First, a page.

The Golf isn't the sharpest-driving thing in the small family car class. Pricier Golfs have independent rear suspension, but our car has a simpler set-up. There's a fair bit of body roll through bends and around roundabouts, and there's zero feedback from the steering wheel. An equivalent Ford Focus is a much more nimble thing. That's not to say the Golf is a dynamic disaster, though - it's competent enough for most people, and when things do look like they're going to get out of hand there's plenty of safety kit to keep you on the straight and narrow, including radar cruise control which will used the brakes to maintain a set distance between you and the car ahead.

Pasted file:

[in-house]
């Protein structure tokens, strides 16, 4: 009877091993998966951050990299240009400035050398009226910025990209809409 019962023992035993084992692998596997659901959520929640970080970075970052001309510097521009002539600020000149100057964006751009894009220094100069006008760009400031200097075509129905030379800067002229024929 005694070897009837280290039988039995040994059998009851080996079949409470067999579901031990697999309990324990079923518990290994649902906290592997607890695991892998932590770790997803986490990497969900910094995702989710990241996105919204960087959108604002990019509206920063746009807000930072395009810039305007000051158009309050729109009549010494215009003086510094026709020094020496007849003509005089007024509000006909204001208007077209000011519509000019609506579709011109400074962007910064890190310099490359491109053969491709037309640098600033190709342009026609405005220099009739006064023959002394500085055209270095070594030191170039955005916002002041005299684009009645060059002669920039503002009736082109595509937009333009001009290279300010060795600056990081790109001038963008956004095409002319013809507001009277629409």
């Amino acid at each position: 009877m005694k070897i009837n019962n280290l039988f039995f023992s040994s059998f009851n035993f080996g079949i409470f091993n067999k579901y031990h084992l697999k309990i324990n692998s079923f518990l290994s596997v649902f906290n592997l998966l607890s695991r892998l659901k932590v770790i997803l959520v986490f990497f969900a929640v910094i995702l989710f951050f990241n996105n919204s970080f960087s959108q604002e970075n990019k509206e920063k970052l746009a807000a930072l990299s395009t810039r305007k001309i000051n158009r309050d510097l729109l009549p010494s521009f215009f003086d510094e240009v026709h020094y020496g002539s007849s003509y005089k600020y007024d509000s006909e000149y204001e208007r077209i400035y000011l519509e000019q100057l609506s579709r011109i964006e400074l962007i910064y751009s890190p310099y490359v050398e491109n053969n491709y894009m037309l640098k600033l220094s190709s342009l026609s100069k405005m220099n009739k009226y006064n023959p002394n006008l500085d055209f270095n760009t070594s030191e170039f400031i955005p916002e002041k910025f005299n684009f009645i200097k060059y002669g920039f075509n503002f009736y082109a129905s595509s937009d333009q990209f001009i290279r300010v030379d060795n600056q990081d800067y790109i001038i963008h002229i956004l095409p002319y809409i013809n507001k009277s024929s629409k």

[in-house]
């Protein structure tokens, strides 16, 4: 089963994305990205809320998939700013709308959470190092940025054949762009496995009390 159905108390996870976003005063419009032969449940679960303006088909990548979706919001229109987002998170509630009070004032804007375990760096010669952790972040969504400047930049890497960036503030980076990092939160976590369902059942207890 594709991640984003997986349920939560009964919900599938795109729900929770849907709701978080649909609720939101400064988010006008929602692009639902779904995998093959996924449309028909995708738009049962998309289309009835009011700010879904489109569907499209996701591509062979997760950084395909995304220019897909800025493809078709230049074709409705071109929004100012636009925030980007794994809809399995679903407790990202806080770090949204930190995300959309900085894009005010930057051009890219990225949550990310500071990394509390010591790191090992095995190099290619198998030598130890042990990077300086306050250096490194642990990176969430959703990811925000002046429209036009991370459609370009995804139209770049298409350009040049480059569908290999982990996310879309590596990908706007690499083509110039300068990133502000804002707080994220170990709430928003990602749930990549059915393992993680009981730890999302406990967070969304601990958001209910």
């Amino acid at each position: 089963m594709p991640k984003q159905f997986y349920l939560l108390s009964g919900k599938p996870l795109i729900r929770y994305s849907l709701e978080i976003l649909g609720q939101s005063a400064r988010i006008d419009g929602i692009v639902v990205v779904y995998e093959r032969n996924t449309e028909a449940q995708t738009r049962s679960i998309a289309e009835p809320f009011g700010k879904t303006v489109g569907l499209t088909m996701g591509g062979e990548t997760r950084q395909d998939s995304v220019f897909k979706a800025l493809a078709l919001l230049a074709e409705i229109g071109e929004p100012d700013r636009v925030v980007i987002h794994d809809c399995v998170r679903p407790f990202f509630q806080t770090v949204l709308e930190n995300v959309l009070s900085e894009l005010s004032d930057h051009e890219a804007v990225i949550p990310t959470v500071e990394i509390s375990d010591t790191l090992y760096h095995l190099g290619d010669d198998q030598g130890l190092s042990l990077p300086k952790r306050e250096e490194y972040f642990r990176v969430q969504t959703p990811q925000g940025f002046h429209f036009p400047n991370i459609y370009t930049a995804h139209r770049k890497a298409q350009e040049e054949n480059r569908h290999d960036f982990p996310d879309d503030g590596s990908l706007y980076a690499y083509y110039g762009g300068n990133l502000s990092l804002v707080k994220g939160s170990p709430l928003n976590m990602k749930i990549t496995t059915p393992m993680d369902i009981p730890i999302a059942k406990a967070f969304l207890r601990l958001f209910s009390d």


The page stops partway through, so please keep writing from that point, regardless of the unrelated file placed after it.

Winter tyres

In late November 2014 the Golf was taken away for a few days to have its winter tyres fitted. However, we had hardly any snow here in the south of England, so you have to question why we'd have wanted to spend Β£932 for the rubber and, admittedly good-looking, 16-inch Aspen alloys.

Granted, motorists further north had a fairly torrid winter, so winter tyres may have more appeal - or you could simply spend less than Β£100 on a pair of snow socks, which will get you around in a snow emergency.

What's the Golf like inside?

Our Golf's dashboard is dominated by plastics that do a very good job of impersonating brushed metal.

Car makers have been trying to make plastic look like other materials for decades, with varying degrees of success, but you know they've got it cracked when you find yourself rapping the dashboard with your knuckles and touching it with your fingertips to see if you get that ’cold metal’ feel.